FORT EDWARD — A draft management agreement between the new property owners of some of the former General Electric Co. dewatering site and the old property owners has been released through the Freedom of Information Law.
The document provided to The Post-Star was released after an approximately three-month Freedom of Information Law appeal process and appears to be the same draft agreement an anonymous source provided the paper last month.
While not signed, the draft agreement suggests once the property is developed and starts raking in money, executives of a well-known construction firm could see profits from the site even after the agreement has ended.
The Fort Edward Local Property Development Corp., a nonprofit, quasi-government entity formed at the end of last year, was gifted approximately 80 acres of the industrial park along the Old Champlain Canal.
WCC, the former owners, still owed more than $400,000 in taxes to Washington County when it gifted the parcels. The financial burden traveled with the gift.
In April, the LPDC held its first public meeting.
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Members include Fort Edward Town Board member Neal Orsini, Zachary Middleton, John Guglielmo and Darran Bush Thompson. Town Attorney Don Boyajian has also attended as “acting secretary.”
During that meeting, the LPDC passed a resolution to enter into a management agreement with a for-profit company called Fort Edward Development LLC.
Fort Edward Development LLC and WCC are both created by executives of D.A. Collins Construction of Wilton.
The Post-Star filed a Freedom of Information Law request for the agreement on May 2. The LPDC originally denied the request on the grounds that the agreement was a draft and unsigned.
The Post-Star appealed after getting an opinion from the state Committee on Open Government that the draft agreement was discussed so much in open session that it should have been provided to the public. For example, the LPDC revealed that the draft said the LLC would earn 50% of profits made on the site after insurance and taxes were paid.
Here is a glimpse of how difficult it can be to get public documents.
An unknown source provided a copy of the draft agreement to The Post-Star at the beginning of July.
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When shown the document, Orsini said he wasn’t sure if it was the latest draft, and added in a follow-up email that “(t)hat document has more information than even I have, as president of the corporation. It’s privileged communication that I am not privy to.”
The draft included equipment lease agreements between D.A. Collins Construction and Fort Edward Development LLC.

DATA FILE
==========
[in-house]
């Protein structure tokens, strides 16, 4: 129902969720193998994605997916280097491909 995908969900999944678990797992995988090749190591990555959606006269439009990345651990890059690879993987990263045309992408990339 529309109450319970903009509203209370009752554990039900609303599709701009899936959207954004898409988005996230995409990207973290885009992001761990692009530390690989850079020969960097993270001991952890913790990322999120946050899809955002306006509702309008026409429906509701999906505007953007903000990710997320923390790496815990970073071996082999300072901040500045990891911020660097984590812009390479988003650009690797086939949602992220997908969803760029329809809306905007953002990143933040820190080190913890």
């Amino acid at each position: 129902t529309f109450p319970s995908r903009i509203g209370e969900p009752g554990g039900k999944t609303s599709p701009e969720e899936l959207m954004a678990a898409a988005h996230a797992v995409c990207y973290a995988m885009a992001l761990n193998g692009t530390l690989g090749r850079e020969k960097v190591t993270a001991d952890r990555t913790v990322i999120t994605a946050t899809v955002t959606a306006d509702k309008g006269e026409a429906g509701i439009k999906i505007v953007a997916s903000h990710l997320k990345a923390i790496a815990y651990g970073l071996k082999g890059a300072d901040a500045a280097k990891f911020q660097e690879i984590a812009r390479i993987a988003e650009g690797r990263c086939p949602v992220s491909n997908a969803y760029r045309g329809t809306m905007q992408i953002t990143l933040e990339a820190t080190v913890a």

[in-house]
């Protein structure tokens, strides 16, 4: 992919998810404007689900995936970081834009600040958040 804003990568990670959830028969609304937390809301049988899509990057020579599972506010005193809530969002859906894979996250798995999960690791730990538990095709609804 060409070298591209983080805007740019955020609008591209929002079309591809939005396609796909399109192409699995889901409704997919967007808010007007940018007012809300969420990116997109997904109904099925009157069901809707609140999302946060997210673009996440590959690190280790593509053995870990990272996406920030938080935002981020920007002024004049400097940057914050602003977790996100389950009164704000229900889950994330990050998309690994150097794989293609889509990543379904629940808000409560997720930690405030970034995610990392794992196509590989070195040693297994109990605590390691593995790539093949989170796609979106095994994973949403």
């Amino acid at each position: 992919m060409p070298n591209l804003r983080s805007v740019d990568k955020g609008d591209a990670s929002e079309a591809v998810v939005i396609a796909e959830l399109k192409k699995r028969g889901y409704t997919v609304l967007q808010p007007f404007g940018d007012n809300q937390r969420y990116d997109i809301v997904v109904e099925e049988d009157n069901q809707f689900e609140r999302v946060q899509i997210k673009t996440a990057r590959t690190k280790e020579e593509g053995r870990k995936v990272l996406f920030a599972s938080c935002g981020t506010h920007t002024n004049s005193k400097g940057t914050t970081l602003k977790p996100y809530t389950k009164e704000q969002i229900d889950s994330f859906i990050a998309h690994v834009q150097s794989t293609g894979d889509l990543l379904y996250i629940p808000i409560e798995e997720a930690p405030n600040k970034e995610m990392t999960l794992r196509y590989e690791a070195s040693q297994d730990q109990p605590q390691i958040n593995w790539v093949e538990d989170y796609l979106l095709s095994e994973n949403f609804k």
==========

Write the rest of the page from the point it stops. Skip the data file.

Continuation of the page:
Robert Manz, chief operating officer of D.A. Collins, signed the lease on behalf of Fort Edward Development, while the controller of D.A. Collins signed for the construction company.
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At the LPDC’s second meeting on July 29, Middleton was appointed to be the group’s records access officer.
On Monday, Aug. 5, Middleton responded to The Post-Star‘s Freedom of Information Law appeal with the draft agreement, without the equipment leases attached.
Middleton wrote, “the Freedom of Information Law does not necessitate providing draft agreements,” and added that “there is no final or executed management agreement. The LDC was unable to reach agreed-upon terms to any potential agreement.”
The draft agreement, should it be signed, would make Fort Edward Development LLC the manager of the property. Any revenues made would first go to paying off insurance and taxes. Then, 50% of revenues would be split between the LLC and the LPDC.
While the draft says the agreement will last 20 years, a clause under the manager’s compensation states that the LLC would get 50% of the net sale proceeds from any sale at any time, “notwithstanding the expiration of the term of this agreement,” meaning the LLC would make money even if the agreement was ended.
Middleton also provided an interim agreement, which is signed and in place, between the LPDC and the LLC. Middleton wrote the agreement “provides the Fort Edward Development LLC with access to the property and requires them to maintain the costs of ongoing insurance coverages.”
The signed agreement does not stipulate how the property taxes will be paid.
At a Washington County supervisors meeting last week, several supervisors expressed anger that the taxes had not been paid and other towns were picking up the burden.
At the LPDC’s July 29 meeting, Orsini had said the taxes had not been paid yet, but he and others were working on marketing the site. It has been shown to multiple businesses so far, but the LPDC still needs to get sewer and natural gas to the site.